A few weeks ago (see here), we reviewed an article by Rick Hess, noting, "Ad hominem attacks, overblown rhetoric, and the imputation of sinister motives are failings of both sides [in the education debates] and have made compromise next to impossible." The new "Square-off" series from the National Council on Teacher Quality, which made its debut this week, may be the antidote to that shrillness. In reasoned tones, Podgursky (author of an important Education Next article on the topic; see here) and Mishel and Corcoran (who responded to Podgursky in How Does Teacher Pay Compare?; see here) discuss how to measure teacher compensation (through an hourly or weekly wage measure? And what about benefits?), the limitations of data sources, and how best to attract highly qualified candidates to the teaching pool. A refreshingly polite, yet bracing exchange of views on an important topic. We look forward to future installments. You can get to it here.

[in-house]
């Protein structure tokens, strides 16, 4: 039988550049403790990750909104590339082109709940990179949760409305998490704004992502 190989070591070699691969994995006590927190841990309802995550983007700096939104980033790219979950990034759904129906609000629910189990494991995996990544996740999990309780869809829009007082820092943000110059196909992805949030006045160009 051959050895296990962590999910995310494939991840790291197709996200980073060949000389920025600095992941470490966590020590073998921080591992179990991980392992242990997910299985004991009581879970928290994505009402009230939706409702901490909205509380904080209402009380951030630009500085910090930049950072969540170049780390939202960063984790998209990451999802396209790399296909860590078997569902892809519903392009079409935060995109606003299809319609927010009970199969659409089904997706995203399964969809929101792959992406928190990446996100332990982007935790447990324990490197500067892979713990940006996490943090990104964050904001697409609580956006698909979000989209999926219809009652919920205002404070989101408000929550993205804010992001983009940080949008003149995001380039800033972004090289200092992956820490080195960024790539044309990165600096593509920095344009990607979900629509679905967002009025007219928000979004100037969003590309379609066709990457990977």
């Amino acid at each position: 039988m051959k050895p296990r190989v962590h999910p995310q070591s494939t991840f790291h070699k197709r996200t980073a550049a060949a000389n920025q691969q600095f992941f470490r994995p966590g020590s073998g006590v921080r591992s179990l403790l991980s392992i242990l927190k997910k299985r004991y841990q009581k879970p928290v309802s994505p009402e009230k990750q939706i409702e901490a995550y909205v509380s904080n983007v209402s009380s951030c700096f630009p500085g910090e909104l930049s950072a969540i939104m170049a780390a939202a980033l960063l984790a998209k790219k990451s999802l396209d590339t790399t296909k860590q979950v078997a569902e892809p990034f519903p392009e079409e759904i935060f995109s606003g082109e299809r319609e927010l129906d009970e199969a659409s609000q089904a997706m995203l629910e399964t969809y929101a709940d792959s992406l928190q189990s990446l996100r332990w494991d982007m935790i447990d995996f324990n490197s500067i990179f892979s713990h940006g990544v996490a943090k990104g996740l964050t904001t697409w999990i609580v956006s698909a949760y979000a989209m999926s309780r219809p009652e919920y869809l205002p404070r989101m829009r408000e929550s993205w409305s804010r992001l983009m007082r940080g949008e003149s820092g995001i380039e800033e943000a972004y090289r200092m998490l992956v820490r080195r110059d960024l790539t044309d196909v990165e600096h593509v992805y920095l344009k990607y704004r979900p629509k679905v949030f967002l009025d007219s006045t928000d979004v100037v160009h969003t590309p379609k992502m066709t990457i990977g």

Jonathan Burns / June 30, 2005
Center on Educational Governance, University of Southern California
How can charter schools most effectively partner with nonprofits, for-profits, government agencies, and other groups? This brief paperback serves as a handy primer on that topic for both newbies and old hands, delivering a nuts-and-bolts breakdown of managing effective collaborations. The authors studied 22 charter schools that had entered into such partnerships, boiling down their collective experiences into an octet of "lessons for success," several of them obvious and predictable: identifying needs, picking the right partner, defining the scope of the relationship, and setting accountability measures. Overall, the book explains the basic character of a charter school-partner collaboration, outlining its elements and stages while also advising on how to break up if things don't go as planned. Nothing earth-shattering here, but worth a peek. Get it here.